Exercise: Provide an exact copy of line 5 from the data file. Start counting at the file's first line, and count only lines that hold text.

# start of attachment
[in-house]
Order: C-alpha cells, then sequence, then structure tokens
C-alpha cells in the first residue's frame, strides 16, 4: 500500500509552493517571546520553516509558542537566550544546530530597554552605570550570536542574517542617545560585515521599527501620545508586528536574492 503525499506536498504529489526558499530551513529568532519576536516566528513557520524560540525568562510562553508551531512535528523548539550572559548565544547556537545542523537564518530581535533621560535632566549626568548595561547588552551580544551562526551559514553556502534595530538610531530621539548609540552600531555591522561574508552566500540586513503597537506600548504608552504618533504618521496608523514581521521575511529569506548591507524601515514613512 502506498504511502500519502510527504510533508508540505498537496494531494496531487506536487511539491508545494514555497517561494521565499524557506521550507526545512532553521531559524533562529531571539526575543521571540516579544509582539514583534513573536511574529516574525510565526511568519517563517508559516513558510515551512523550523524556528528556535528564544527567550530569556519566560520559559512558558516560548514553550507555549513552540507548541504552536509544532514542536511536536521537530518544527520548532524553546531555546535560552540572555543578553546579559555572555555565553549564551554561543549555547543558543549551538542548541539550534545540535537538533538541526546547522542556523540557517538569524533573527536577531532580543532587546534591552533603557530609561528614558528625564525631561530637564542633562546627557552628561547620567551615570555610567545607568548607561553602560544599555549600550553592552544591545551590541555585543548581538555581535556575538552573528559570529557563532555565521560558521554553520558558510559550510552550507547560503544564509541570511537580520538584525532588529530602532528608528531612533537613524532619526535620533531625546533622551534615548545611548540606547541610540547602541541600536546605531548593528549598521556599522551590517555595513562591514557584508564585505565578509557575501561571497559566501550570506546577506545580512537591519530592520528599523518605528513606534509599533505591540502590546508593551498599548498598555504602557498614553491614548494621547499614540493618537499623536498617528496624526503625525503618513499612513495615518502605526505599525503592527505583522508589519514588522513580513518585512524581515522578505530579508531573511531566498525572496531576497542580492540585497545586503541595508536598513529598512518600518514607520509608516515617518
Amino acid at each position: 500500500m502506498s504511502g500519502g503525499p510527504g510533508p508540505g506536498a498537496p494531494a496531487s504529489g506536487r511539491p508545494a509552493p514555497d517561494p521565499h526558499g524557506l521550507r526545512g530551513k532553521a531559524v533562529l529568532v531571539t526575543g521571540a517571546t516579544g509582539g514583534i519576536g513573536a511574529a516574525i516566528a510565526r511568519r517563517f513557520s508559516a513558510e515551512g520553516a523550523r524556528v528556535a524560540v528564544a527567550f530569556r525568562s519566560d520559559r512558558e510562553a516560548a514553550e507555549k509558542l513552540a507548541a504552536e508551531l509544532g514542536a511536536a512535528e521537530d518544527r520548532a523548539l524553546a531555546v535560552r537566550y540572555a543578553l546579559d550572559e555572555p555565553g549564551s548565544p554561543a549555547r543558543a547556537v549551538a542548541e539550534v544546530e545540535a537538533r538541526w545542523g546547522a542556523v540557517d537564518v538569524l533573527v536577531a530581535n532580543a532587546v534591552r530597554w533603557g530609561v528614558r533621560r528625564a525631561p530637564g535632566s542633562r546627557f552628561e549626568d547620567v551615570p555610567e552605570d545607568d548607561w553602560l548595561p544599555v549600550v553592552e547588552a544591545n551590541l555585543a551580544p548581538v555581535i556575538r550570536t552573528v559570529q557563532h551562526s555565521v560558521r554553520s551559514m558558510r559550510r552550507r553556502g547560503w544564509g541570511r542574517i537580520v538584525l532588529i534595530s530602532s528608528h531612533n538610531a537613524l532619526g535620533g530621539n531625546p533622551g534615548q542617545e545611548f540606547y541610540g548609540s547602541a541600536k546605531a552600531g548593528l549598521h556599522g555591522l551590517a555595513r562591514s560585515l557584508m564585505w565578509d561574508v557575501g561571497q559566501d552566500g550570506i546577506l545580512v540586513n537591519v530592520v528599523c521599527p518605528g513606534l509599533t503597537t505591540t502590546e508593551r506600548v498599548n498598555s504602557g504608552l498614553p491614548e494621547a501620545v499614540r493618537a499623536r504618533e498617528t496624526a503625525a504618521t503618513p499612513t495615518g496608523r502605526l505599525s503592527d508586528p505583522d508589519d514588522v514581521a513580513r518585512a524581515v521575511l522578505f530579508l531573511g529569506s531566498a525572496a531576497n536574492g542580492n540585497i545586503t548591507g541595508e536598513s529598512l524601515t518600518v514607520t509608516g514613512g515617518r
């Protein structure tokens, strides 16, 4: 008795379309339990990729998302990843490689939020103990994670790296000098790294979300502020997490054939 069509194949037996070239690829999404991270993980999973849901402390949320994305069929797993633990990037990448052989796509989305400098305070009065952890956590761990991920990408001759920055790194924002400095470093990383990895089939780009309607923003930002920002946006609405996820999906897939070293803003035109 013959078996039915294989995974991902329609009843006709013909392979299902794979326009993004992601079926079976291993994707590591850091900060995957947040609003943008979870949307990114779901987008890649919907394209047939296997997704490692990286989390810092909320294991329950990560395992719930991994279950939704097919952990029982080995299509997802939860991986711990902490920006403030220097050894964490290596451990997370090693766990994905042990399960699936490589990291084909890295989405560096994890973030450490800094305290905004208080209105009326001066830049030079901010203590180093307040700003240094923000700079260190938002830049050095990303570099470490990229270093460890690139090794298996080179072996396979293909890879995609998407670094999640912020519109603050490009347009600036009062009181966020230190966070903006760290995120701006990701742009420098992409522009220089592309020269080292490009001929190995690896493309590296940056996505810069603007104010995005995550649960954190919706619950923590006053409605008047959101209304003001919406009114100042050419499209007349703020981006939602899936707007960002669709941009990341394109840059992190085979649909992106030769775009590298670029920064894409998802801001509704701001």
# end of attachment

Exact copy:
């Protein structure tokens, strides 16, 4: 008795379309339990990729998302990843490689939020103990994670790296000098790294979300502020997490054939 069509194949037996070239690829999404991270993980999973849901402390949320994305069929797993633990990037990448052989796509989305400098305070009065952890956590761990991920990408001759920055790194924002400095470093990383990895089939780009309607923003930002920002946006609405996820999906897939070293803003035109 013959078996039915294989995974991902329609009843006709013909392979299902794979326009993004992601079926079976291993994707590591850091900060995957947040609003943008979870949307990114779901987008890649919907394209047939296997997704490692990286989390810092909320294991329950990560395992719930991994279950939704097919952990029982080995299509997802939860991986711990902490920006403030220097050894964490290596451990997370090693766990994905042990399960699936490589990291084909890295989405560096994890973030450490800094305290905004208080209105009326001066830049030079901010203590180093307040700003240094923000700079260190938002830049050095990303570099470490990229270093460890690139090794298996080179072996396979293909890879995609998407670094999640912020519109603050490009347009600036009062009181966020230190966070903006760290995120701006990701742009420098992409522009220089592309020269080292490009001929190995690896493309590296940056996505810069603007104010995005995550649960954190919706619950923590006053409605008047959101209304003001919406009114100042050419499209007349703020981006939602899936707007960002669709941009990341394109840059992190085979649909992106030769775009590298670029920064894409998802801001509704701001």